Occupy Oakland: Police Brutality Tab Reaches Nearly $2.9M

Kayvan Sabeghi's beating by Frank Uu was captured on video.

The Oakland City Council has tentatively approved a $693,000 settlement for two of the Occupy protesters who say they were beaten and arrested by Oakland police during two separate Occupy demonstrations.

Roughly $645,000 of the payout will go to Afghanistan and Iraq war vet Kayvan Sabeghi, who claims he was beaten by Oakland police officer Frank Uu, who has since retired, on the evening of Nov. 2, 2011. The attack, which lacerated Sabeghi's spleen, was captured on video.

See also:

Crossing the Line: The Oakland Police Department Versus the Crowd

National Lawyers Guild Obtains $1M for Oscar Grant Protesters, Oakland Police Reforms

The remaining $48,500 will be paid to Robert Ovetz, a college instructor who says the cops beat and cuffed him during another protest on Jan. 28, 2012.

The City of Oakland recently settled two other lawsuits over the Oakland Police Department's alleged treatment of protesters during Occupy and Oscar Grant rallies, one for $1.17 million and the other for $1.025 million. However, Sabeghi's settlement will be the largest amount paid to an individual protester.

Still, the City of Oakland will likely spend more cash to legally bail out its police department, as several Occupy protesters' cases are wending their way through the courts. Scott Olsen, an Iraq war vet who sustained a skull fracture and brain damage at an Occupy protest on Oct. 25, 2011, filed a lawsuit against the city; his case is scheduled to go to trial in October 2014 -- if it is not settled before then. Another class-action lawsuit has been filed on behalf of 400-plus protesters who were arrested en masse on Jan. 28, 2012, and is still pending.

The Oakland Police Department, which has struggled with crowd control over the last decade, is currently attempting to improve the way it polices protests. The department, which is under a court order to negotiate changes to its crowd-control policy with the American Civil Liberties Union and the National Lawyers Guild, updated its rules in light of the many settlements that cost them $1 million earlier this year. The new policy includes changes to the way batons can be used during protests, while adding oversight procedures for the department.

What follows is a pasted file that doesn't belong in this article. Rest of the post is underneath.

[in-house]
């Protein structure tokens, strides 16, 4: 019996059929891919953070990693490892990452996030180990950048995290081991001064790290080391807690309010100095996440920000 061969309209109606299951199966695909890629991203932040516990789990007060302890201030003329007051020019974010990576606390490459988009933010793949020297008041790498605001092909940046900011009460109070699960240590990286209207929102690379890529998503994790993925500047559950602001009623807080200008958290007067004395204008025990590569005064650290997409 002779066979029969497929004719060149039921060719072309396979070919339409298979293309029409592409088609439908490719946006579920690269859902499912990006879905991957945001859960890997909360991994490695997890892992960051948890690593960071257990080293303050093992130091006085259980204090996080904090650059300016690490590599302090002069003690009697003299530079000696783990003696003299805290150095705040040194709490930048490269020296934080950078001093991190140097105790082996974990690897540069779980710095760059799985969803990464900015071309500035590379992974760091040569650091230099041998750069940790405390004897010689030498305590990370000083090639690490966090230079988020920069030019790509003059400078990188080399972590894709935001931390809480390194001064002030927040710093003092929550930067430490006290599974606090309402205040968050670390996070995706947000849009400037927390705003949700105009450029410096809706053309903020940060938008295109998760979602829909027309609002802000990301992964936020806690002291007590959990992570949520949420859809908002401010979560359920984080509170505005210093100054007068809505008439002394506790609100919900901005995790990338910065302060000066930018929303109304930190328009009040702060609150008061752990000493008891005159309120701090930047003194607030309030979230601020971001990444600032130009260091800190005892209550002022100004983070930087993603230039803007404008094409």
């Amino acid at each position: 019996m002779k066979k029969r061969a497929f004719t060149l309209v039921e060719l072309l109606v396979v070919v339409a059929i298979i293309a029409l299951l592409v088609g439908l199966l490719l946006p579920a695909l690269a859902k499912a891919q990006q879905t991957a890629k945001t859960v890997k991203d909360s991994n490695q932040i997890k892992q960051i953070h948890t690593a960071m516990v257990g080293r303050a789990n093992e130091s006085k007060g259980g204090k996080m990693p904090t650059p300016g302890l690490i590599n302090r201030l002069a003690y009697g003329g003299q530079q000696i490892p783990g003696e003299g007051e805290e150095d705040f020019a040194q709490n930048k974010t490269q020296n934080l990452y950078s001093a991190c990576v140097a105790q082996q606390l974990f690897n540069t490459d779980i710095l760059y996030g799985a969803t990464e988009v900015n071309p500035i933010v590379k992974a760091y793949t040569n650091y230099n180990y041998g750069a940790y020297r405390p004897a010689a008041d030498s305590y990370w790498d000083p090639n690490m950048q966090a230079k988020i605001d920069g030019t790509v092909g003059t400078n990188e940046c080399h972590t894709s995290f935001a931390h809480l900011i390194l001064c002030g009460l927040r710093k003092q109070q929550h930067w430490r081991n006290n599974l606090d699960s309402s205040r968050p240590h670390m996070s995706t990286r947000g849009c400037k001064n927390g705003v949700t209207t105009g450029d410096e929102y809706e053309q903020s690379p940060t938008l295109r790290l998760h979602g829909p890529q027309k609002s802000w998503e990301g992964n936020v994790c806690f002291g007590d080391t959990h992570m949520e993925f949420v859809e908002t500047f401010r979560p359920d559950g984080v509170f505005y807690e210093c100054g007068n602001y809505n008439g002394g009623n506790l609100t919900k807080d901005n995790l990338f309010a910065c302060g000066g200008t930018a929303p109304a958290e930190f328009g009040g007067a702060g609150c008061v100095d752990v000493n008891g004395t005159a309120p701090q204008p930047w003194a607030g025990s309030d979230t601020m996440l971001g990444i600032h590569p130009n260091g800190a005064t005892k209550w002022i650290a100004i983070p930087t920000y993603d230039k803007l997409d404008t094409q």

"We're happy with the settlement," Rachel Lederman, a National Lawyers Guild attorney who, along with Dennis Cunningham and Bobbie Stein, represents Sabeghi, told SF Weekly. "I think it was appropriate, given the injury Kayvan sustained. The thing that we're not happy with is that, even though we have an agreement and a federal court order around the crowd-control policy and the ability to enforce that, we're still seeing violations of the policy."

"Hopefully the settlement is a step in the right direction, but it's a conundrum how to change the culture and practices of OPD," Lederman added.

Sabeghi has another lawsuit against Alameda County and the Alameda County Sheriff's Department, alleging mistreatment and medical neglect while he was in jail. That case is still underway.

The City Council is scheduled to finalize the settlement during its Jan. 7 meeting.

OPD Crowd Control Policy (4 Oct 13)

My Voice Nation Help
red.marcy.rand topcommenter

Occupy should be assessed ten of millions for the damage they did. Is the writer here any relation to the notorious former leftist Judge Julie Mendlow Conger ?


It's worth noting that on Veterans Day, November 11, 2011, editor Charles Burress published an article at the El Cerrito Patch (Kayvan Sabeghi co-owned a business in El Cerrito) disputing the original reporting of this incident. Burress claimed a Highland Hospital spokesman denied Sabeghi underwent surgery as a result of injuries sustained during his arrest.

Moreover, U.S. Army spokesman Troy Roland told the El Cerrito Patch that the Army had no record of Kayvan Sabeghi being deployed to Iraq or Afghanistan, as an immaculate Sabeghi (every hair in place) boasted to the KTVU TV-2 news camera immediately after being subjected to allegedly "excessive force."

Finally, we must bear in mind that the video by art student Neil Rivas that captures Sabeghi's confrontation with Oakland police outside The Cathedral Building shows him taunting a moving OPD skirmish line, advancing south on Broadway. Sabeghi left the sidewalk to stand in the street and get in the cops' faces to provoke them, defying continual orders by uniformed officers to move out of their line of march. Blocking their advance, Sabeghi yields ground only grudgingly as the massed formation comes within inches of him.

And all this was happening, mind you, at the scene of a riot. Once Sabeghi is backed into the crosswalk, the video shows bonfires burning out of control in the background outside the former Travelers Aid site on 16th Street, a mere 250 feet away. These fires were set by Occupy Oakland's Black Bloc contingent following their heroic acts of vandalism around town earlier that day.

Having written about this in my 2012 book "Occupy Oakland: The Little Revolution That Couldn't," I hoped Sabeghi's lawsuit would resolve these lingering issues. Alas, those questions remain unanswered. This is just another instance of the pusillanimous City Council—in secret session—sweeping an all-around nasty episode under the rug of expedient monetary settlement. In other words, business as usual behind the closed doors of what passes for Oakland's municipal government.

Now Trending

From the Vault


©2014 SF Weekly, LP, All rights reserved.